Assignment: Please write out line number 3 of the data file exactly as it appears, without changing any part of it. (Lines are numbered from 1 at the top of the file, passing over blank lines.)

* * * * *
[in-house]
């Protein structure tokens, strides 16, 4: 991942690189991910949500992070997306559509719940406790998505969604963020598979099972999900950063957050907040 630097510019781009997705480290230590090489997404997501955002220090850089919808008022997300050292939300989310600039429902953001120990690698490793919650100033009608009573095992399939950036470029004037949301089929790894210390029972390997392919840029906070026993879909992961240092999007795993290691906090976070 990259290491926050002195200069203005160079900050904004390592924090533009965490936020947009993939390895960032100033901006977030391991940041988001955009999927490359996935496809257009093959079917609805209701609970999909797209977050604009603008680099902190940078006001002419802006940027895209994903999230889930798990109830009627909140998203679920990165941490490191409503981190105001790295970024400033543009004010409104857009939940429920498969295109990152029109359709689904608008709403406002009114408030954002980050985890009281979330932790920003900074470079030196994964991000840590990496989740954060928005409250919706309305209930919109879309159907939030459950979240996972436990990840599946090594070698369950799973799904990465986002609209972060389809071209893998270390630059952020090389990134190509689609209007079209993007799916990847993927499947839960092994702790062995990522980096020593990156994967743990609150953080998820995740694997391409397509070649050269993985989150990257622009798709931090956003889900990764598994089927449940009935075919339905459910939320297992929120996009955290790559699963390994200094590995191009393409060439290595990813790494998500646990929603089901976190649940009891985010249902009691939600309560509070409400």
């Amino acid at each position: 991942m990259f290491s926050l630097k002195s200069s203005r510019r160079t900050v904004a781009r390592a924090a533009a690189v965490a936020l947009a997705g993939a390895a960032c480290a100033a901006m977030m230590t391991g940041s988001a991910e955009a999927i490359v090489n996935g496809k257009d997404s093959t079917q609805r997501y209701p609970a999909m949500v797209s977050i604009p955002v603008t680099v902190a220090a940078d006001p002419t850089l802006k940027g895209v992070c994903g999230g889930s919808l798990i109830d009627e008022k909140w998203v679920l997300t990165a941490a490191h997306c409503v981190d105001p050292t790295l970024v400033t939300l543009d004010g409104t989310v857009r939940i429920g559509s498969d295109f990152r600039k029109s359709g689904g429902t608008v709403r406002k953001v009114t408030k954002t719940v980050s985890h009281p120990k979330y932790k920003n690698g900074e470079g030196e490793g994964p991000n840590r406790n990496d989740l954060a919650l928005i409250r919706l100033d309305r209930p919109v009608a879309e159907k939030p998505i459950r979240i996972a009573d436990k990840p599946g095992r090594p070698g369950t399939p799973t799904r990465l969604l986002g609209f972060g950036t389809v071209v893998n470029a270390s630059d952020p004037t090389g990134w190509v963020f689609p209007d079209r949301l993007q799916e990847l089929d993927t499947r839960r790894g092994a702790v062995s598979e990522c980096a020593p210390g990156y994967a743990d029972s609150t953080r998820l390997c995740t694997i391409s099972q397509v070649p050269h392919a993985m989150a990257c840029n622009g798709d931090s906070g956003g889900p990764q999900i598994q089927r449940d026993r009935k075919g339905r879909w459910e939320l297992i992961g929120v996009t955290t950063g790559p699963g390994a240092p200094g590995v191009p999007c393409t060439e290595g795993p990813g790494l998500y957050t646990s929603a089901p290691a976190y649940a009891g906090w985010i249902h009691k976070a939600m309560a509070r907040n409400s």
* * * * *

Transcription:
């Amino acid at each position: 991942m990259f290491s926050l630097k002195s200069s203005r510019r160079t900050v904004a781009r390592a924090a533009a690189v965490a936020l947009a997705g993939a390895a960032c480290a100033a901006m977030m230590t391991g940041s988001a991910e955009a999927i490359v090489n996935g496809k257009d997404s093959t079917q609805r997501y209701p609970a999909m949500v797209s977050i604009p955002v603008t680099v902190a220090a940078d006001p002419t850089l802006k940027g895209v992070c994903g999230g889930s919808l798990i109830d009627e008022k909140w998203v679920l997300t990165a941490a490191h997306c409503v981190d105001p050292t790295l970024v400033t939300l543009d004010g409104t989310v857009r939940i429920g559509s498969d295109f990152r600039k029109s359709g689904g429902t608008v709403r406002k953001v009114t408030k954002t719940v980050s985890h009281p120990k979330y932790k920003n690698g900074e470079g030196e490793g994964p991000n840590r406790n990496d989740l954060a919650l928005i409250r919706l100033d309305r209930p919109v009608a879309e159907k939030p998505i459950r979240i996972a009573d436990k990840p599946g095992r090594p070698g369950t399939p799973t799904r990465l969604l986002g609209f972060g950036t389809v071209v893998n470029a270390s630059d952020p004037t090389g990134w190509v963020f689609p209007d079209r949301l993007q799916e990847l089929d993927t499947r839960r790894g092994a702790v062995s598979e990522c980096a020593p210390g990156y994967a743990d029972s609150t953080r998820l390997c995740t694997i391409s099972q397509v070649p050269h392919a993985m989150a990257c840029n622009g798709d931090s906070g956003g889900p990764q999900i598994q089927r449940d026993r009935k075919g339905r879909w459910e939320l297992i992961g929120v996009t955290t950063g790559p699963g390994a240092p200094g590995v191009p999007c393409t060439e290595g795993p990813g790494l998500y957050t646990s929603a089901p290691a976190y649940a009891g906090w985010i249902h009691k976070a939600m309560a509070r907040n409400s």